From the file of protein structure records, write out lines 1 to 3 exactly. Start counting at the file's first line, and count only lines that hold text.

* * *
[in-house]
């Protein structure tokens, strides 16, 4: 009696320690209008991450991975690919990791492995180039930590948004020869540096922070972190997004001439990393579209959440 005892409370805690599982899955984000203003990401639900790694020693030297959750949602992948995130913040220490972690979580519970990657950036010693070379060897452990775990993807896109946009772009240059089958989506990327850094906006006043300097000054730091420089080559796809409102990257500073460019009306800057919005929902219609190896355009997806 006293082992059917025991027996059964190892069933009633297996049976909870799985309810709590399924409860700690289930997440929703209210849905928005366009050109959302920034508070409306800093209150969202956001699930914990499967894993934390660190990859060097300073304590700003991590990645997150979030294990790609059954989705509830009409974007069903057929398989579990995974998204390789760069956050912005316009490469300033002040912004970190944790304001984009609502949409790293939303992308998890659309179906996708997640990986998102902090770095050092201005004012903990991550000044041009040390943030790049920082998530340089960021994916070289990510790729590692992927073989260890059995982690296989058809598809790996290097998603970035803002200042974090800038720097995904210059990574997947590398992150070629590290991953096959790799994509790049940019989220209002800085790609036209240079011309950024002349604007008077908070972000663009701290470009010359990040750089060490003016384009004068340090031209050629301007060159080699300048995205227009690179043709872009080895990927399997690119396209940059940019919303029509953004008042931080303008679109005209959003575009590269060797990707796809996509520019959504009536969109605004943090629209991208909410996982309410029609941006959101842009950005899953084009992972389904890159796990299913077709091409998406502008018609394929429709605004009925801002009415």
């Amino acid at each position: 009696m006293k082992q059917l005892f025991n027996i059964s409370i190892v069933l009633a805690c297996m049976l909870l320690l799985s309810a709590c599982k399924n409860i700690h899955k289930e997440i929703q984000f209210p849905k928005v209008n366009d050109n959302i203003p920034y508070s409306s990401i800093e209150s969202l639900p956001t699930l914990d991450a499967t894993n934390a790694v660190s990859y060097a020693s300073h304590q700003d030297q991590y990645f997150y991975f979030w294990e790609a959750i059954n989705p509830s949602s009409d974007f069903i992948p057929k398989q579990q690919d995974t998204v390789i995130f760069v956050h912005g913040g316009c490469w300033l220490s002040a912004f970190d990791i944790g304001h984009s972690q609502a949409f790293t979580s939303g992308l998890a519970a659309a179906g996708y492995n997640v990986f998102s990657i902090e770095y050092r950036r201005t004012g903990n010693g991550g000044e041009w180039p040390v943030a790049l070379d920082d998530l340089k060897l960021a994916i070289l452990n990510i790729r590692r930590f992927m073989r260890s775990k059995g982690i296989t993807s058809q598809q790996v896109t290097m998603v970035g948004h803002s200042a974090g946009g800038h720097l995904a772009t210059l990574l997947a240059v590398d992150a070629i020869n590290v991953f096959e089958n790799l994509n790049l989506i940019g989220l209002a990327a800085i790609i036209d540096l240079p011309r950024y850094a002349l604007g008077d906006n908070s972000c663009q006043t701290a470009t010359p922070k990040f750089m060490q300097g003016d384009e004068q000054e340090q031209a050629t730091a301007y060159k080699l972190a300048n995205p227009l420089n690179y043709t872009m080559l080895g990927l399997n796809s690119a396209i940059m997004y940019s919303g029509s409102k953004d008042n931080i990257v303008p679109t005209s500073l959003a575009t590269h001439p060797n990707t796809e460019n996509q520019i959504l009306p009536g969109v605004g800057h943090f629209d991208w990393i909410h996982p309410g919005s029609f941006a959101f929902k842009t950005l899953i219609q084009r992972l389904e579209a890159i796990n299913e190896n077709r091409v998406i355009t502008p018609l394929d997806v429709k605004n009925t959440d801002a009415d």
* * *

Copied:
[in-house]
């Protein structure tokens, strides 16, 4: 009696320690209008991450991975690919990791492995180039930590948004020869540096922070972190997004001439990393579209959440 005892409370805690599982899955984000203003990401639900790694020693030297959750949602992948995130913040220490972690979580519970990657950036010693070379060897452990775990993807896109946009772009240059089958989506990327850094906006006043300097000054730091420089080559796809409102990257500073460019009306800057919005929902219609190896355009997806 006293082992059917025991027996059964190892069933009633297996049976909870799985309810709590399924409860700690289930997440929703209210849905928005366009050109959302920034508070409306800093209150969202956001699930914990499967894993934390660190990859060097300073304590700003991590990645997150979030294990790609059954989705509830009409974007069903057929398989579990995974998204390789760069956050912005316009490469300033002040912004970190944790304001984009609502949409790293939303992308998890659309179906996708997640990986998102902090770095050092201005004012903990991550000044041009040390943030790049920082998530340089960021994916070289990510790729590692992927073989260890059995982690296989058809598809790996290097998603970035803002200042974090800038720097995904210059990574997947590398992150070629590290991953096959790799994509790049940019989220209002800085790609036209240079011309950024002349604007008077908070972000663009701290470009010359990040750089060490003016384009004068340090031209050629301007060159080699300048995205227009690179043709872009080895990927399997690119396209940059940019919303029509953004008042931080303008679109005209959003575009590269060797990707796809996509520019959504009536969109605004943090629209991208909410996982309410029609941006959101842009950005899953084009992972389904890159796990299913077709091409998406502008018609394929429709605004009925801002009415």
């Amino acid at each position: 009696m006293k082992q059917l005892f025991n027996i059964s409370i190892v069933l009633a805690c297996m049976l909870l320690l799985s309810a709590c599982k399924n409860i700690h899955k289930e997440i929703q984000f209210p849905k928005v209008n366009d050109n959302i203003p920034y508070s409306s990401i800093e209150s969202l639900p956001t699930l914990d991450a499967t894993n934390a790694v660190s990859y060097a020693s300073h304590q700003d030297q991590y990645f997150y991975f979030w294990e790609a959750i059954n989705p509830s949602s009409d974007f069903i992948p057929k398989q579990q690919d995974t998204v390789i995130f760069v956050h912005g913040g316009c490469w300033l220490s002040a912004f970190d990791i944790g304001h984009s972690q609502a949409f790293t979580s939303g992308l998890a519970a659309a179906g996708y492995n997640v990986f998102s990657i902090e770095y050092r950036r201005t004012g903990n010693g991550g000044e041009w180039p040390v943030a790049l070379d920082d998530l340089k060897l960021a994916i070289l452990n990510i790729r590692r930590f992927m073989r260890s775990k059995g982690i296989t993807s058809q598809q790996v896109t290097m998603v970035g948004h803002s200042a974090g946009g800038h720097l995904a772009t210059l990574l997947a240059v590398d992150a070629i020869n590290v991953f096959e089958n790799l994509n790049l989506i940019g989220l209002a990327a800085i790609i036209d540096l240079p011309r950024y850094a002349l604007g008077d906006n908070s972000c663009q006043t701290a470009t010359p922070k990040f750089m060490q300097g003016d384009e004068q000054e340090q031209a050629t730091a301007y060159k080699l972190a300048n995205p227009l420089n690179y043709t872009m080559l080895g990927l399997n796809s690119a396209i940059m997004y940019s919303g029509s409102k953004d008042n931080i990257v303008p679109t005209s500073l959003a575009t590269h001439p060797n990707t796809e460019n996509q520019i959504l009306p009536g969109v605004g800057h943090f629209d991208w990393i909410h996982p309410g919005s029609f941006a959101f929902k842009t950005l899953i219609q084009r992972l389904e579209a890159i796990n299913e190896n077709r091409v998406i355009t502008p018609l394929d997806v429709k605004n009925t959440d801002a009415d």